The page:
Billy Bob Thornton, on the right side of the law in `Faster'

Billy Bob Thornton has played a lot of characters — astronaut (Armageddon), prison guard (Monster’s Ball), lecherous conman (Bad Santa), gangster (The Ice Harvest), simple-minded avenger (Sling Blade), Davy Crockett (The Alamo), president (Love, Actually), even air traffic controller (Pushing Tin), where he met his ex-wife Angelina Jolie.

Not a whole lotta cops, though, except for a 2002 indie called The Badge.

“That didn’t exactly set the world on fire,” acknowledges Thornton from New York. “Cops are something that actors do a lot of. I admit, it’s odd that I haven’t.”

You can’t blame a guy for not wanting to be typecast, but Thornton, 55, is a natural in Faster, as a soon-to-retire, seen-it-all lawman on Dwayne Johnson‘s trail.

What was the attraction?

“There have been movies with characters like this before,” Thornton says. “He’s worn out and gone over to the dark side a little bit, lost his family, gotten into drugs.”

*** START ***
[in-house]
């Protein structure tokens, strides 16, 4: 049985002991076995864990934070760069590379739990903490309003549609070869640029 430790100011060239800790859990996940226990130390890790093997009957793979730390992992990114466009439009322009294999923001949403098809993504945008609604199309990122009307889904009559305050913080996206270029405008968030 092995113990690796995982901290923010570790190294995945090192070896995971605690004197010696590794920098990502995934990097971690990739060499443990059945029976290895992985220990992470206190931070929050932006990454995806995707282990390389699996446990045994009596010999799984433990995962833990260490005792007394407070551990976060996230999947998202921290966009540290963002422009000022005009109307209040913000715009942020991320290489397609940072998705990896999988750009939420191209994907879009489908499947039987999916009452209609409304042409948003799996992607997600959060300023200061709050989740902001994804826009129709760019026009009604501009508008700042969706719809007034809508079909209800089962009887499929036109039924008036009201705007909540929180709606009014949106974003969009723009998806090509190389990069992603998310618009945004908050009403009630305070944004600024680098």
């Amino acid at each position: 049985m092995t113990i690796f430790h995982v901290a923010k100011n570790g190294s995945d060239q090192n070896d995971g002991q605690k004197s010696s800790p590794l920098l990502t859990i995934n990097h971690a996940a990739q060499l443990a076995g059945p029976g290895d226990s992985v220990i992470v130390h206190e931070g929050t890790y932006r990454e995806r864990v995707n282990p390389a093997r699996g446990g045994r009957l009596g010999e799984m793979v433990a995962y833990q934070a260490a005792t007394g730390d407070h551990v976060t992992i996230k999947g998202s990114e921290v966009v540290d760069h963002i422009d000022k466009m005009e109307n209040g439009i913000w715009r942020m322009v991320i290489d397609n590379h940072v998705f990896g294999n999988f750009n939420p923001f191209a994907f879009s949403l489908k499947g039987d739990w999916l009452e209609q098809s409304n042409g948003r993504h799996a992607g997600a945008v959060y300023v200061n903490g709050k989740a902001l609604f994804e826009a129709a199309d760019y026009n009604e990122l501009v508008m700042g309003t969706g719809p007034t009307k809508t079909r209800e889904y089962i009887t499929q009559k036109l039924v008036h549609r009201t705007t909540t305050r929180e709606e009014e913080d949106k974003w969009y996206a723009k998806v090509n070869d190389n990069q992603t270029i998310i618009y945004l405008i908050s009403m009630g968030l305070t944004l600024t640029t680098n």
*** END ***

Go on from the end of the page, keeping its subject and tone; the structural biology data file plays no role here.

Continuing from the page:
The film reminded Thornton of some of his favorites, like The Verdict with Paul Newman as a down and out lawyer who resurrects himself with a case, and Bullitt with Steve McQueen.

Faster is a kind of throwback,” Thornton says. “But it’s got a very contemporary style in terms of how quickly it’s cut.”

Working with The Rock was more fun than it looked.

“He’s such a nice guy,” the Arkansas native says. “When people see someone that hulking they think, `Wow I bet he’s scary,’ but he’s nothing like that.”

Now that the cop role is behind him, the presently single father of three is looking to branch out.

“I’ve always wanted to play a professor,” Thornton confesses. “None of the newer movies seem to hit on the college experience.”

He’s been around schools, though, like in the remake of The Bad News Bears and raunchy comedy, Mr. Woodcock.

“My dad was a high school coach, so it wasn’t that hard for me to fall into,” Thornton says with a chuckle. “I remember him throwing basketballs at me.”

Sounds like the sometime musician (he has a blues rock band, The Boxmasters) won’t be doing much more funny stuff.

“Comedy is a lot harder to do than drama because you can’t let the script be the guide,” he says. “You have to go for a specific result: Making people laugh. With dramas you don’t have that pressure. I don’t know how stand-up comedians do it — I’d be mortified.”


“Faster” is out Wednesday.


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